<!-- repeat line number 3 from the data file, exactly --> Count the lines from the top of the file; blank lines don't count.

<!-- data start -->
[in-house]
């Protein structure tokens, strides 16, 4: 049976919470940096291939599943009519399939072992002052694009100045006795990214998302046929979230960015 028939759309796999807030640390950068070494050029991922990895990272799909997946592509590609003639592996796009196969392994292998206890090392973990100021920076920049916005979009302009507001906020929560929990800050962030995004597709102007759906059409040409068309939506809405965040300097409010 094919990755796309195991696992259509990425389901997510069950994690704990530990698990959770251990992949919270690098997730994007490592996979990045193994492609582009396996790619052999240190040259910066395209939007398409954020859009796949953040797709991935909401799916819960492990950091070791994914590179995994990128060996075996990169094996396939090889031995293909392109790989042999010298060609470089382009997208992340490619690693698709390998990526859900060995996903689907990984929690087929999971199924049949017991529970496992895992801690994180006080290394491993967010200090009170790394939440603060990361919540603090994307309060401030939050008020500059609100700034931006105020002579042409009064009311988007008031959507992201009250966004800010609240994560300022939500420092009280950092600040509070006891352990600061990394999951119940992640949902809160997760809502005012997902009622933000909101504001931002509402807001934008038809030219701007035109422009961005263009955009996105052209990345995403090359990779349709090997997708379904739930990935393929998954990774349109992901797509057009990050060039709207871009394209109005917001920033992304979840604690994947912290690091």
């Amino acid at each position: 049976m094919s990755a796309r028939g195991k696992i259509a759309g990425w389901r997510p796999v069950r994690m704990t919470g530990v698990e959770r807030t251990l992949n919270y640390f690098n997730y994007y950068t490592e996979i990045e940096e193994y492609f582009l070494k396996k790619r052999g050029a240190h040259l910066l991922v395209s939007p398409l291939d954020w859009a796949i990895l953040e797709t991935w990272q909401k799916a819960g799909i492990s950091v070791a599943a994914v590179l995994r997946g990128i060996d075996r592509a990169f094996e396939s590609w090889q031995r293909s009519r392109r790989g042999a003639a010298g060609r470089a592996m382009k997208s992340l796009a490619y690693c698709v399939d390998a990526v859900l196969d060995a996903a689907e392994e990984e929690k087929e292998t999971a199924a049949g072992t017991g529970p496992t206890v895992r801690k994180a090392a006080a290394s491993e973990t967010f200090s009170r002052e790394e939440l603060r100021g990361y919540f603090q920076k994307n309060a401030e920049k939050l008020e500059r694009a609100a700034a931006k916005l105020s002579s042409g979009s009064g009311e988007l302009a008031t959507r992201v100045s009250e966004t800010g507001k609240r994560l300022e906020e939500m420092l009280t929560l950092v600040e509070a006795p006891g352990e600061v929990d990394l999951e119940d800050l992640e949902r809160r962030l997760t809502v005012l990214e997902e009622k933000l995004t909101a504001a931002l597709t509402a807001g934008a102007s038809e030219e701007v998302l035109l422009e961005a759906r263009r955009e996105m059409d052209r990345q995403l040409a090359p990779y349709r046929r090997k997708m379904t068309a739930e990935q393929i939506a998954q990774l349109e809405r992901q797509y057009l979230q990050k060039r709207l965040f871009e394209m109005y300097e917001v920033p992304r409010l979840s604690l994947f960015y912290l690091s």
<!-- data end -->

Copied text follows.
């Amino acid at each position: 049976m094919s990755a796309r028939g195991k696992i259509a759309g990425w389901r997510p796999v069950r994690m704990t919470g530990v698990e959770r807030t251990l992949n919270y640390f690098n997730y994007y950068t490592e996979i990045e940096e193994y492609f582009l070494k396996k790619r052999g050029a240190h040259l910066l991922v395209s939007p398409l291939d954020w859009a796949i990895l953040e797709t991935w990272q909401k799916a819960g799909i492990s950091v070791a599943a994914v590179l995994r997946g990128i060996d075996r592509a990169f094996e396939s590609w090889q031995r293909s009519r392109r790989g042999a003639a010298g060609r470089a592996m382009k997208s992340l796009a490619y690693c698709v399939d390998a990526v859900l196969d060995a996903a689907e392994e990984e929690k087929e292998t999971a199924a049949g072992t017991g529970p496992t206890v895992r801690k994180a090392a006080a290394s491993e973990t967010f200090s009170r002052e790394e939440l603060r100021g990361y919540f603090q920076k994307n309060a401030e920049k939050l008020e500059r694009a609100a700034a931006k916005l105020s002579s042409g979009s009064g009311e988007l302009a008031t959507r992201v100045s009250e966004t800010g507001k609240r994560l300022e906020e939500m420092l009280t929560l950092v600040e509070a006795p006891g352990e600061v929990d990394l999951e119940d800050l992640e949902r809160r962030l997760t809502v005012l990214e997902e009622k933000l995004t909101a504001a931002l597709t509402a807001g934008a102007s038809e030219e701007v998302l035109l422009e961005a759906r263009r955009e996105m059409d052209r990345q995403l040409a090359p990779y349709r046929r090997k997708m379904t068309a739930e990935q393929i939506a998954q990774l349109e809405r992901q797509y057009l979230q990050k060039r709207l965040f871009e394209m109005y300097e917001v920033p992304r409010l979840s604690l994947f960015y912290l690091s």